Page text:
KCBS Cover Story Series: Our Homeless Schoolkids
A five-part series, running through Friday, December 19. Airing on KCBS 740/106.9 at 6:30am, 8:30am, 12:30pm, 4:30pm and 9:30pm.

SAN FRANCISCO (KCBS) — More than 20,000 Bay Area schoolchildren are learning tough life lessons beyond the classroom because they are homeless.

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So just how are local school districts coping with this record number of homeless students?


One out of every 25 California schoolchildren is homeless—that’s twice the national average. Even the Bay Area’s most elite public schools, have homeless students. Ben Kauffman, with with the Office of Pupil Services at the San Francisco Unified School District, said the schools take them in, even if they can’t prove a fixed address.

“If they don’t for example have a San Francisco residence, technically, but they are, for example, living in a shelter that will not be a barrier to them coming to school,” he said.


Galileo High School has 140 homeless kids that the district knows about. At Bessie Carmichael Elementary and Middle schools in San Francisco, 18 percent of the students are homeless. School social worker Amber Goldman tries to identify and help them.

“We start to notice things like coming to school late really, really tired. Tired and not engaged in classroom activities,” she said.

But many homeless schoolchildren are afraid to share their secret, such as one 10th-grade boy at Lincoln High School, who didn’t want to give his name.

“No. I haven’t told anyone,” he said.

Oakland Unified School District Superintendent Antoine Wilson said he understands.

“I know what it feels like to not want anyone to know and to be very ashamed,” he said.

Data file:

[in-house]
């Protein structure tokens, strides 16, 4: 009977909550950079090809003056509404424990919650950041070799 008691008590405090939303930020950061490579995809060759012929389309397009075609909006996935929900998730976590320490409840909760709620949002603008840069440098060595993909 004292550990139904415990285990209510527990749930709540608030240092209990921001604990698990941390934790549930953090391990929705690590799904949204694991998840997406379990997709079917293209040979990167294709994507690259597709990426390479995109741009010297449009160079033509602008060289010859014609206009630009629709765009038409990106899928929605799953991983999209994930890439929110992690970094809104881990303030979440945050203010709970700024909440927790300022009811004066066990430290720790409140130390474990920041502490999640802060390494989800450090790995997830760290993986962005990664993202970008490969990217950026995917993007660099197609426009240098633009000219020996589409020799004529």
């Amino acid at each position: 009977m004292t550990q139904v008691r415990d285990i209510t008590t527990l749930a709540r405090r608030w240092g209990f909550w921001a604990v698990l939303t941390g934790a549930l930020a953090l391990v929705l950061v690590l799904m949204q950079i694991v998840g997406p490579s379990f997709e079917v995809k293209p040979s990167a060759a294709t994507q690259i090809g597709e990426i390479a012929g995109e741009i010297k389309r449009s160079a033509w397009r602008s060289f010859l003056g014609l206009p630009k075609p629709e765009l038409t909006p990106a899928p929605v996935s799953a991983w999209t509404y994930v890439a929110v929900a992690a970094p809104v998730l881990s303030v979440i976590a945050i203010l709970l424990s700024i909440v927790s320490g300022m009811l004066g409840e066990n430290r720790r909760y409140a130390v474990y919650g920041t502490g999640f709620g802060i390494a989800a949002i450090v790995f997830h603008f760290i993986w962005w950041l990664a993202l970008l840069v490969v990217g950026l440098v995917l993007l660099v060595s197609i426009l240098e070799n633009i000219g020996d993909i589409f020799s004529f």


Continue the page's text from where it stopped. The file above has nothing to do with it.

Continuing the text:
Wilson knows because was homeless as a third grader, raised by a single mom with three kids to feed.

“We want to know and we want to help and there is nothing to be ashamed of,” he said.

Vicky, who didn’t want give her full name, is a substitute teacher for Oakland schools, said it’s easy to pick out the kids who need the support services the district offers homeless students.

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“You don’t get the homework back. I’ve sent supplies to help them do the homework and still it gets lost because they’re moving around, “ she said. “They’ll come sometimes hungry, tired.”

Much to the kids’ surprise, Vicky is homeless herself. She’s on a long waiting list with her own two children, for space at a shelter.

“They’ll say, ‘you don’t understand.’ I say well, I understand a little more than you think,” she said.

Shahera Hyatt, director of the California Homeless Youth Project, said schools do their best to help these kids, by offering them the most stable, secure place they go each day.

“For a lot of kids, who are homeless, school is a safe and happy place,” she said.

But often, the challenge is keeping the kids in school.

Hyatt was homeless too, starting at age 12, and then finally dropped out to get a job when she was 15.

“If you’re homeless as teenager and particularly if you’re separated from family of caregivers, you are much more likely to drop out of high school, and that was the case for me. I was what they called an ‘unaccompanied homeless youth,” she said.

So, how can this worsening problem be addressed? That will be explored in Part 5, the conclusion of our KCBS Cover Story series, on Friday.


To donate directly to help Vicky and her son Jordan: https://handup.us/members/vicky

Clara House – Compass Family Services

Hamilton Family Center

San Francisco Unified School District –Homeless Children fund for field trips, prom dresses, other expenses.
Contact Jan Walker 415-241-3030 x13338

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California Homeless Youth Project